Inflammation in the brain may be at the root of schizophrenia as new research indicates that immune cells are more active in people who have the disease and those at risk for it.
Peter Bloomfield, MS, of the Medical Research Council Clinical Sciences Centre at Imperial College London, England, and colleagues used positron emission tomography scans to measure immune cell activity in the brain. They took scans of 56 people — those with schizophrenia, those at risk of the disease, and those with no symptoms or risk.
Activity of microglia, a type of cells responsible for immune defense, in the brain increased as symptoms of schizophrenia got more severe, the researchers reported in the American Journal of Psychiatry. In addition, people diagnosed with schizophrenia had high microglia activity in their brain. And patients with subclinical symptoms of schizophrenia who are at very high risk of psychosis also saw elevated activity.
The researchers concluded that their findings indicate that neuroinflammation is linked to the risk of psychosis and related disorders, as well as the expression of subclinical symptoms.
“Our findings are particularly exciting because it was previously unknown whether these cells become active before or after onset of the disease,” Bloomfield said in a statement. “Now we have shown this early involvement, mechanisms of the disease and new medications can hopefully be uncovered.”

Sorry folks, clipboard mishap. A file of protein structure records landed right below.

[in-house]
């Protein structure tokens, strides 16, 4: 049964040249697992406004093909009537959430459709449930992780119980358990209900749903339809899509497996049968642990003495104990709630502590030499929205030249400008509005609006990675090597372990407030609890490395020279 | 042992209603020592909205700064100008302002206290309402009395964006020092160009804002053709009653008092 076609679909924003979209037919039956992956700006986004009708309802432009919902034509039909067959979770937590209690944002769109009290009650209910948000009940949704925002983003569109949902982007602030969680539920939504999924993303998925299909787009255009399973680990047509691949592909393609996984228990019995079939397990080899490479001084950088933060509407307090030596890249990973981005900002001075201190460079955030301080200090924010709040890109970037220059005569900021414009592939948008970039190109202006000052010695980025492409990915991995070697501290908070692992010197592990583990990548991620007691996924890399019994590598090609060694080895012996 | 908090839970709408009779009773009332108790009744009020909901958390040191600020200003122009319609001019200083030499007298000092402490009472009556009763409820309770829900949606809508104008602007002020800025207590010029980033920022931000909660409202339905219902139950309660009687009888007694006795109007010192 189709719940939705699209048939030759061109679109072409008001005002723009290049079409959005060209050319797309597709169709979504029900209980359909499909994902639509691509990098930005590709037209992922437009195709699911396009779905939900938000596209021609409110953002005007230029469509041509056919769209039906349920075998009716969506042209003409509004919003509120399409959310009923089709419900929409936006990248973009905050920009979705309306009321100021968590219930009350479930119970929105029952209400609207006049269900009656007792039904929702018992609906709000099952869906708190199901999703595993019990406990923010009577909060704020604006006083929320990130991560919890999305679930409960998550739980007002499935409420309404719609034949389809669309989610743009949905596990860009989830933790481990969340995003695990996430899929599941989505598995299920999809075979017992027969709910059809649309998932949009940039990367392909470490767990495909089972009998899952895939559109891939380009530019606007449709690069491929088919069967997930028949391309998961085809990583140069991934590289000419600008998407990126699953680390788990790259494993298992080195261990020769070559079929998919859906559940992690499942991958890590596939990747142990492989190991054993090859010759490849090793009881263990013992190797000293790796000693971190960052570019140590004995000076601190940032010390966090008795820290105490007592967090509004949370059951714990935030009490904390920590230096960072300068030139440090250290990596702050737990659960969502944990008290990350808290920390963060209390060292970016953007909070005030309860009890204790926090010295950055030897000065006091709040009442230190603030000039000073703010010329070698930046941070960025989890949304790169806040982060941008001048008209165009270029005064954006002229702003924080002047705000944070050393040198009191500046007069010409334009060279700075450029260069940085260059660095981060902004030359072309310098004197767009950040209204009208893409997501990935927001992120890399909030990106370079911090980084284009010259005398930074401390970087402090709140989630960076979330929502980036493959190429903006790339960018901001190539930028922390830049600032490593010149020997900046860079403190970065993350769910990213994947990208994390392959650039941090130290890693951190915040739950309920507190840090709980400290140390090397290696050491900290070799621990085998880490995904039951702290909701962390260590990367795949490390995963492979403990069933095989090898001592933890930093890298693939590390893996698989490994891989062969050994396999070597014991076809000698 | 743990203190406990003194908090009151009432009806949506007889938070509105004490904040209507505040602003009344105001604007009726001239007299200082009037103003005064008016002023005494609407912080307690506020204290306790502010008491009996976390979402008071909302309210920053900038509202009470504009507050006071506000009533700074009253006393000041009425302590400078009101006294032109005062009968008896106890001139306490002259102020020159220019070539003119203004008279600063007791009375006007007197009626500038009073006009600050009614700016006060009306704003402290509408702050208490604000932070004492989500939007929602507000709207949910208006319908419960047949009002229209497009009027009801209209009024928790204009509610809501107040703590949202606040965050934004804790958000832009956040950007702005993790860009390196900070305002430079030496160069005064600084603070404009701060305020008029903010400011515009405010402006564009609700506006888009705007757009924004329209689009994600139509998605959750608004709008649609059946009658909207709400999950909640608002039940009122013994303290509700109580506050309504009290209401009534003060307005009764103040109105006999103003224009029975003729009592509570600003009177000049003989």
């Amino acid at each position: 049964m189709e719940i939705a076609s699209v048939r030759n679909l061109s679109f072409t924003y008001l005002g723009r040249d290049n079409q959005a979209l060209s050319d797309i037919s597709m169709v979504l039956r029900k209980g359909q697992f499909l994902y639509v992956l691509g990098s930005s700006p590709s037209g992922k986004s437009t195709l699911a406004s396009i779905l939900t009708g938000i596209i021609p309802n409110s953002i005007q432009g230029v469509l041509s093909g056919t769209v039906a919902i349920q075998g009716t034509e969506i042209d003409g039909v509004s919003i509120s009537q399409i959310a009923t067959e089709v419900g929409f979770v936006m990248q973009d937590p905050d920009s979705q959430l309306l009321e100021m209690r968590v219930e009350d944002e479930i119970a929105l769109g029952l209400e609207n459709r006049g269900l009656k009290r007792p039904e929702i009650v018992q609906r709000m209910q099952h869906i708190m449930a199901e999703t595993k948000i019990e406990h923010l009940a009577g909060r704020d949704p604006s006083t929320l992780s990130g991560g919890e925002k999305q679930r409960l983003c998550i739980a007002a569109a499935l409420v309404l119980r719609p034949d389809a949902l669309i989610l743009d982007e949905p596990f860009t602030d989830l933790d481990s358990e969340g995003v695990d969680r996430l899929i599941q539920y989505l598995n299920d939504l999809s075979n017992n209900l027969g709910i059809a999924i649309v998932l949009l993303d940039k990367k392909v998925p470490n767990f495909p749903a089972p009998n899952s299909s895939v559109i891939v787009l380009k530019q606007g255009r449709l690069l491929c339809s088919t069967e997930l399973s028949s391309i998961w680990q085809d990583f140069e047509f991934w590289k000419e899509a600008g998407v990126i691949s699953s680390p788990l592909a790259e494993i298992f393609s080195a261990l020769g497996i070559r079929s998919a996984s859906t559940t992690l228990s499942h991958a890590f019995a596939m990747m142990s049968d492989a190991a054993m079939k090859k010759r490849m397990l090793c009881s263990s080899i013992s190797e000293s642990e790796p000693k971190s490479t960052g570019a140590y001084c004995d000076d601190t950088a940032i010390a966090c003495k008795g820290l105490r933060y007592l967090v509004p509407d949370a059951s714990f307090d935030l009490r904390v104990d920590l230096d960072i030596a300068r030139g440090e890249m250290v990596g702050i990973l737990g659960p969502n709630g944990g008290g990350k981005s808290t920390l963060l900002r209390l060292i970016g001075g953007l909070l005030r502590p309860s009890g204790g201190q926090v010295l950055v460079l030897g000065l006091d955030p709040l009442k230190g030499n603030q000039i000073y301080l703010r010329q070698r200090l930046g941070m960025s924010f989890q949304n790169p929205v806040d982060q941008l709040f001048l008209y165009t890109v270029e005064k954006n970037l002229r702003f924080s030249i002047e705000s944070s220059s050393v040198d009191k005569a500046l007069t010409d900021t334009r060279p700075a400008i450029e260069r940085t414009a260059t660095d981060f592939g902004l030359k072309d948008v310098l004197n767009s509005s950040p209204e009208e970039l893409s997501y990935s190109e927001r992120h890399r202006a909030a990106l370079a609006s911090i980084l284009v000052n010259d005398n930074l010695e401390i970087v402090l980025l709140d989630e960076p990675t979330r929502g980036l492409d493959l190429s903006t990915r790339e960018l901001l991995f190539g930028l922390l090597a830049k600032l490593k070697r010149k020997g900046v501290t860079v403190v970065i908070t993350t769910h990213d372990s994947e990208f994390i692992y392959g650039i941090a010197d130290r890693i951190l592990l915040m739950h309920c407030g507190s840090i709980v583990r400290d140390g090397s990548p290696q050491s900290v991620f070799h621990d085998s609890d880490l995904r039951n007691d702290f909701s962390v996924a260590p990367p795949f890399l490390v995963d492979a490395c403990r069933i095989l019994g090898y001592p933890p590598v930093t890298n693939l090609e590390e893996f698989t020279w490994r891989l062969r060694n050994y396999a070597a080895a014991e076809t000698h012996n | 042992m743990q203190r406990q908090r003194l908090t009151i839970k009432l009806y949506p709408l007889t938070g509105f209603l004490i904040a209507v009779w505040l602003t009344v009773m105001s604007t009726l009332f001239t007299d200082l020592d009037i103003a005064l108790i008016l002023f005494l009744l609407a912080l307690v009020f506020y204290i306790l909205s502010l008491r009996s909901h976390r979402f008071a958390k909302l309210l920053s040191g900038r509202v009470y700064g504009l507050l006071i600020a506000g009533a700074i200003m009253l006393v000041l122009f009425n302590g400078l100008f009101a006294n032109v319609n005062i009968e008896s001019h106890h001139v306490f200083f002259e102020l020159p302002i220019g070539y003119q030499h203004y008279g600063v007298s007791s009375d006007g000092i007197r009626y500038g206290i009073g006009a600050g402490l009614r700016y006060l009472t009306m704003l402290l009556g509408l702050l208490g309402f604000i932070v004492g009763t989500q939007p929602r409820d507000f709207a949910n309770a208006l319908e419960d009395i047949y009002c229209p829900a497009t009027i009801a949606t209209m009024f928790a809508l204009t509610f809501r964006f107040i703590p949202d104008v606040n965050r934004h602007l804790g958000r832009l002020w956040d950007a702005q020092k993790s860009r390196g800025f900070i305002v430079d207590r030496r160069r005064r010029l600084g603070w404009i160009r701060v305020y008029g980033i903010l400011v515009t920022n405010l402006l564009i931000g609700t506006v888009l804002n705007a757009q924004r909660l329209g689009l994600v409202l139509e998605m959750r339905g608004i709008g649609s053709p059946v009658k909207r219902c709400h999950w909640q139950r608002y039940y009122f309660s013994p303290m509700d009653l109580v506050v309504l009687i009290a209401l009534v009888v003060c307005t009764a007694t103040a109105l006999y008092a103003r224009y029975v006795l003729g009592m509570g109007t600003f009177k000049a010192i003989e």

A study published today in the American Journal of Psychiatry is the first to find that immune cells are more active in the brains of people at risk of schizophrenia as well as those already diagnosed with the disease.
The finding could completely change our current understanding of schizophrenia, raising the possibility that testing people most at risk of the disorder ahead of time could allow them to be treated early enough to avoid its most severe symptoms.
Researchers at the Medical Research Council’s (MRC) Clinical Sciences Centre, based at Imperial College London, in collaboration with colleagues at the Institute of Psychiatry, Psychology & Neuroscience (IoPPN) at King’s College London, used positron emission tomography (PET) scans to measure levels of activity of immune cells in the brain.